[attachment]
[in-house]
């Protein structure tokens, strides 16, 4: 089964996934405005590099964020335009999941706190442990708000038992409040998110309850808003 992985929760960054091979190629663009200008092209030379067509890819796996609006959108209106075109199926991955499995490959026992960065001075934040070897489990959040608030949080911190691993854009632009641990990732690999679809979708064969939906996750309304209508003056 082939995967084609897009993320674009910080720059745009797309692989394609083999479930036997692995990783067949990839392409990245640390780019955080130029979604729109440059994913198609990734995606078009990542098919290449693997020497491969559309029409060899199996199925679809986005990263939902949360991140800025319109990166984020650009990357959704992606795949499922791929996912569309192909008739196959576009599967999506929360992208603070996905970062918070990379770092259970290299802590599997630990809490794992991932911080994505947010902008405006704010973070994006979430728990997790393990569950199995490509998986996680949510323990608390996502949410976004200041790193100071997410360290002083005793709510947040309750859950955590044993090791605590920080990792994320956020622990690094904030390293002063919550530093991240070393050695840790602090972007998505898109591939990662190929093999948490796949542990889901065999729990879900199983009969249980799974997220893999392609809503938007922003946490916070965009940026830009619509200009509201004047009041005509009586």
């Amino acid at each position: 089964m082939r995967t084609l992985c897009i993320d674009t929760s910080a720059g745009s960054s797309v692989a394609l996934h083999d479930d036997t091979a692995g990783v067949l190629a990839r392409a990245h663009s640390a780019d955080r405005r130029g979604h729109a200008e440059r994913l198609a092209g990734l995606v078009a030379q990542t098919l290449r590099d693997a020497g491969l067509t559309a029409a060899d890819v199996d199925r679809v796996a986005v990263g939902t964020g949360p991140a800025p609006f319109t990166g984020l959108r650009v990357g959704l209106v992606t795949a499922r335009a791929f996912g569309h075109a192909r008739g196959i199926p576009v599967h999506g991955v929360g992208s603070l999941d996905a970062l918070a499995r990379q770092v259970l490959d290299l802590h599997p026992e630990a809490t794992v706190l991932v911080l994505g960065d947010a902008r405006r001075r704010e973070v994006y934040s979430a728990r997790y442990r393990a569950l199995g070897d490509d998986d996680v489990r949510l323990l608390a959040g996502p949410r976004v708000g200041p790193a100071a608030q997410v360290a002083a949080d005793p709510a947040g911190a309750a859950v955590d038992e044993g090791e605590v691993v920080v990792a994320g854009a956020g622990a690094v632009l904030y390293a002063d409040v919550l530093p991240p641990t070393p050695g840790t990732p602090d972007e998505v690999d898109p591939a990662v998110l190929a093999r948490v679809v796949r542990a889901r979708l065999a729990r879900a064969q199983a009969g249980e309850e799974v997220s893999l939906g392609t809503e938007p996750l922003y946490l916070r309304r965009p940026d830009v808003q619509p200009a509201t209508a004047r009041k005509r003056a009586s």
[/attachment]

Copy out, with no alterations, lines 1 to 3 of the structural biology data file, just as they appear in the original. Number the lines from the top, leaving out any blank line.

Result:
[in-house]
């Protein structure tokens, strides 16, 4: 089964996934405005590099964020335009999941706190442990708000038992409040998110309850808003 992985929760960054091979190629663009200008092209030379067509890819796996609006959108209106075109199926991955499995490959026992960065001075934040070897489990959040608030949080911190691993854009632009641990990732690999679809979708064969939906996750309304209508003056 082939995967084609897009993320674009910080720059745009797309692989394609083999479930036997692995990783067949990839392409990245640390780019955080130029979604729109440059994913198609990734995606078009990542098919290449693997020497491969559309029409060899199996199925679809986005990263939902949360991140800025319109990166984020650009990357959704992606795949499922791929996912569309192909008739196959576009599967999506929360992208603070996905970062918070990379770092259970290299802590599997630990809490794992991932911080994505947010902008405006704010973070994006979430728990997790393990569950199995490509998986996680949510323990608390996502949410976004200041790193100071997410360290002083005793709510947040309750859950955590044993090791605590920080990792994320956020622990690094904030390293002063919550530093991240070393050695840790602090972007998505898109591939990662190929093999948490796949542990889901065999729990879900199983009969249980799974997220893999392609809503938007922003946490916070965009940026830009619509200009509201004047009041005509009586």
């Amino acid at each position: 089964m082939r995967t084609l992985c897009i993320d674009t929760s910080a720059g745009s960054s797309v692989a394609l996934h083999d479930d036997t091979a692995g990783v067949l190629a990839r392409a990245h663009s640390a780019d955080r405005r130029g979604h729109a200008e440059r994913l198609a092209g990734l995606v078009a030379q990542t098919l290449r590099d693997a020497g491969l067509t559309a029409a060899d890819v199996d199925r679809v796996a986005v990263g939902t964020g949360p991140a800025p609006f319109t990166g984020l959108r650009v990357g959704l209106v992606t795949a499922r335009a791929f996912g569309h075109a192909r008739g196959i199926p576009v599967h999506g991955v929360g992208s603070l999941d996905a970062l918070a499995r990379q770092v259970l490959d290299l802590h599997p026992e630990a809490t794992v706190l991932v911080l994505g960065d947010a902008r405006r001075r704010e973070v994006y934040s979430a728990r997790y442990r393990a569950l199995g070897d490509d998986d996680v489990r949510l323990l608390a959040g996502p949410r976004v708000g200041p790193a100071a608030q997410v360290a002083a949080d005793p709510a947040g911190a309750a859950v955590d038992e044993g090791e605590v691993v920080v990792a994320g854009a956020g622990a690094v632009l904030y390293a002063d409040v919550l530093p991240p641990t070393p050695g840790t990732p602090d972007e998505v690999d898109p591939a990662v998110l190929a093999r948490v679809v796949r542990a889901r979708l065999a729990r879900a064969q199983a009969g249980e309850e799974v997220s893999l939906g392609t809503e938007p996750l922003y946490l916070r309304r965009p940026d830009v808003q619509p200009a509201t209508a004047r009041k005509r003056a009586s």